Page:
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KubeCon EU took Copenhagen by storm last week, and VMware was on-hand to display many of our open source projects and hold a week-long series of open source office hours that attracted many KubeCon attendees. Of particular note, VMware Chief Open Source Officer Dirk Hohndel delivered a keynote address and sat down for an in-depth interview with theCUBE where he discussed VMware’s approach to open source, building momentum around “community first” at VMware, advice for enterprises looking to go all-in on open source and why, at the end of the day, open source always comes down to people.

Check out some interview highlights below, and be sure to watch Dirk’s full interview with theCUBE:

VMware’s Approach to Open Source

There’s no escaping open source at VMware. “We use open source components in literally every single one of our products,” Dirk notes. However, it’s the Open Source Program Office that serves as the nucleus of open source at VMware, with a pure focus on open source work and solving problems in the community, rather than on products.

While most VMware engineers and developers are engaged with open source in their daily work, the Open Source Program Office works to make all software engineers at VMware mindful of how open source works. “Fundamentally, there’s a balance between having this central organization that has this center of expertise and has people who do open source and nothing but open source, and on the other hand bringing that expertise into the BUs and bringing it closer to the products and engaging across the company,” he said.

Open Source Is About People

When it comes to open source, collaboration between people is key. “People think of [open source] as a software development methodology—and it is—but fundamentally it’s a social phenomenon,” Dirk explains. “It’s this experiment of saying the way we do our work is based on relationships. It’s based on trust. These relationships are between people, not companies.”

By focusing beyond just code and considering the people who are writing it, the open source model proves very empowering for engineers. That’s why events like KubeCon are so rewarding because they bring the people you’ve probably been emailing and collaborating with for years face to face. “This social aspect of this for an introvert like myself is, at the same time, a little scary but also it’s super exciting because it is people that are driving this industry,” he said.

Putting Community First

Founded and driven by engineers, VMware is very much an engineering-centric organization, according to Dirk. However, “the underlying ethos of contribution and trying to fix problems—that is something that’s always been there at VMware.” During his chat with theCUBE, Dirk explained that putting community first at VMware is a top priority of his.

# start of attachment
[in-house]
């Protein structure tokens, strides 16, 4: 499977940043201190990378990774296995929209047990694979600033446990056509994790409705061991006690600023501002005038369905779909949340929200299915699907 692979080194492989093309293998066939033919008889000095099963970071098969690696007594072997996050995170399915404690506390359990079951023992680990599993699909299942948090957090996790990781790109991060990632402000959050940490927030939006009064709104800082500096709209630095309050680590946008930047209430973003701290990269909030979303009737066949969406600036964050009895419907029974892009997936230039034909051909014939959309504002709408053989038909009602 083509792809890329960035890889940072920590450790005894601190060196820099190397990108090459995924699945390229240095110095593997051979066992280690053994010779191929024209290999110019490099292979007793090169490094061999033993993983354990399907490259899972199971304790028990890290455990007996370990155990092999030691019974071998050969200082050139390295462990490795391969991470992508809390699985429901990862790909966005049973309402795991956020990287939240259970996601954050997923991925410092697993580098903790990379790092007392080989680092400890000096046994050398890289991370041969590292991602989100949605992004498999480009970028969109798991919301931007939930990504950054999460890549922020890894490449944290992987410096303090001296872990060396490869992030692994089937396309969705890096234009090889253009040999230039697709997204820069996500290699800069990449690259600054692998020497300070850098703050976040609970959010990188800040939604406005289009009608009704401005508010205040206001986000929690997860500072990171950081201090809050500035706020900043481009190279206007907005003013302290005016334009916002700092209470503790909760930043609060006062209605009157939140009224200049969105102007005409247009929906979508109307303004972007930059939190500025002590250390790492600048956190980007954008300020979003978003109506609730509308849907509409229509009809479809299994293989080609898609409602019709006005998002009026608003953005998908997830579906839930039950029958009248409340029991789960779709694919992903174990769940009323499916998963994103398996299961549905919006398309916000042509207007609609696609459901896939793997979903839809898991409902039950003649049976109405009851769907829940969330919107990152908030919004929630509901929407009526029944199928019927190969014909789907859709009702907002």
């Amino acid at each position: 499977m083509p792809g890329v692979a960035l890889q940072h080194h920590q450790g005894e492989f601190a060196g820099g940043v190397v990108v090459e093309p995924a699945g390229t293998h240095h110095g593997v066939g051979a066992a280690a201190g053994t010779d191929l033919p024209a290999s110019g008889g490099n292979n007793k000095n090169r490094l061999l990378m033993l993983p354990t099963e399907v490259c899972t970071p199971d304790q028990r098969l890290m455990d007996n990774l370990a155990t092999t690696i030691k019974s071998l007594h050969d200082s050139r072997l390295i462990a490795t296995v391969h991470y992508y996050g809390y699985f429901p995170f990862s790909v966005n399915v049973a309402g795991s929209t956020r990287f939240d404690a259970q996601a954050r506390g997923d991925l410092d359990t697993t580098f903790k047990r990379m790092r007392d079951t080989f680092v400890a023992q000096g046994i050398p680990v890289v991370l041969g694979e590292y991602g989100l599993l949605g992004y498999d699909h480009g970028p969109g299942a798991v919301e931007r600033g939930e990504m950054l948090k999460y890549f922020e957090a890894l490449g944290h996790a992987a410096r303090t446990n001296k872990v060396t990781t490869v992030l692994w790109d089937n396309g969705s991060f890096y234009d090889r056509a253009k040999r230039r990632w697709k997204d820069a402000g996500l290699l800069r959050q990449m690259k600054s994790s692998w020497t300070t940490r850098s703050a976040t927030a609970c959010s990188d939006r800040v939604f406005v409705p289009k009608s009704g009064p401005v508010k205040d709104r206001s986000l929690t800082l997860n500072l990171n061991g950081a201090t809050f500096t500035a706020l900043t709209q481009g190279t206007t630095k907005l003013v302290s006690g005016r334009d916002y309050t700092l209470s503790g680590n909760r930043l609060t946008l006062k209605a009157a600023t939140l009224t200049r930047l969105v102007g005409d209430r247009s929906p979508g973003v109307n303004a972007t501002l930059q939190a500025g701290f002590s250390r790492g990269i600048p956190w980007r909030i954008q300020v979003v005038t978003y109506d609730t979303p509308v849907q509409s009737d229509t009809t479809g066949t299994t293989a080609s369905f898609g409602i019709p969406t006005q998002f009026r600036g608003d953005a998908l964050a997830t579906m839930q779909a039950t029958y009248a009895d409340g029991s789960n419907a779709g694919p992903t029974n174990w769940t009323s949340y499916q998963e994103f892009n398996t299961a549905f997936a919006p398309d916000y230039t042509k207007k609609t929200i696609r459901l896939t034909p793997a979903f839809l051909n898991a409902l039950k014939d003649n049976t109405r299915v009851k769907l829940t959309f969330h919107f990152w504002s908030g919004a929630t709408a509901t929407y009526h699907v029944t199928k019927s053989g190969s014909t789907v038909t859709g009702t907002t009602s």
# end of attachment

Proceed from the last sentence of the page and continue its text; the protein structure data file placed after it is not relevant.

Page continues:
Dirk explains that his main initiative for open source at VMware is a more upstream focus: “An understanding of, it’s not just important that you understand the technology well and you use it well, but also that you contribute back and that you’re seen as playing a big role in this industry.”

Best Practices for Enterprises Diving into Open Source

For enterprises looking to go all-in on open source, Dirk notes that the most important thing is starting with language and how you talk about what it is you want to do. From there, you can figure out where you’re using it, how you’re using it and the changes that you’re making to the components you’re using. “You can’t just consume open source components; you need to engage with them, you need to understand how their work affects your work.”

A simple first step in engaging with the broader community is contributing the changes you make to these open source components back to the community. For example, VMware created Project Clarity as an internal software design system to create angular-based JavaScript UIs. Since then, it’s been open-sourced and has weekly releases, which has established a very active contributor base around it thanks to constant engagement. “It’s one of those cases where you take something that isn’t the core of your business, but you are earning your chops in the community,” Dirk explains. “This is very much that trust relationship.”

This sort of model is a solid one for enterprises just starting out with open source to follow: “the value that this creates, the amount of value that you’re getting from your outside contributors, very quickly outweighs the additional cost that it takes to get this IP clean and released.”

Final Nugget of Wisdom from Dirk Hohndel

“If you go into these communities with the assumption that you can learn something from the other developers and companies that are involved, and then you can contribute to the areas where you are strong, where you have more core knowledge, and you wrap this into a product that provides value for your customers, everyone wins.”

To watch the full interview with Dirk Hohndel, visit theCUBE.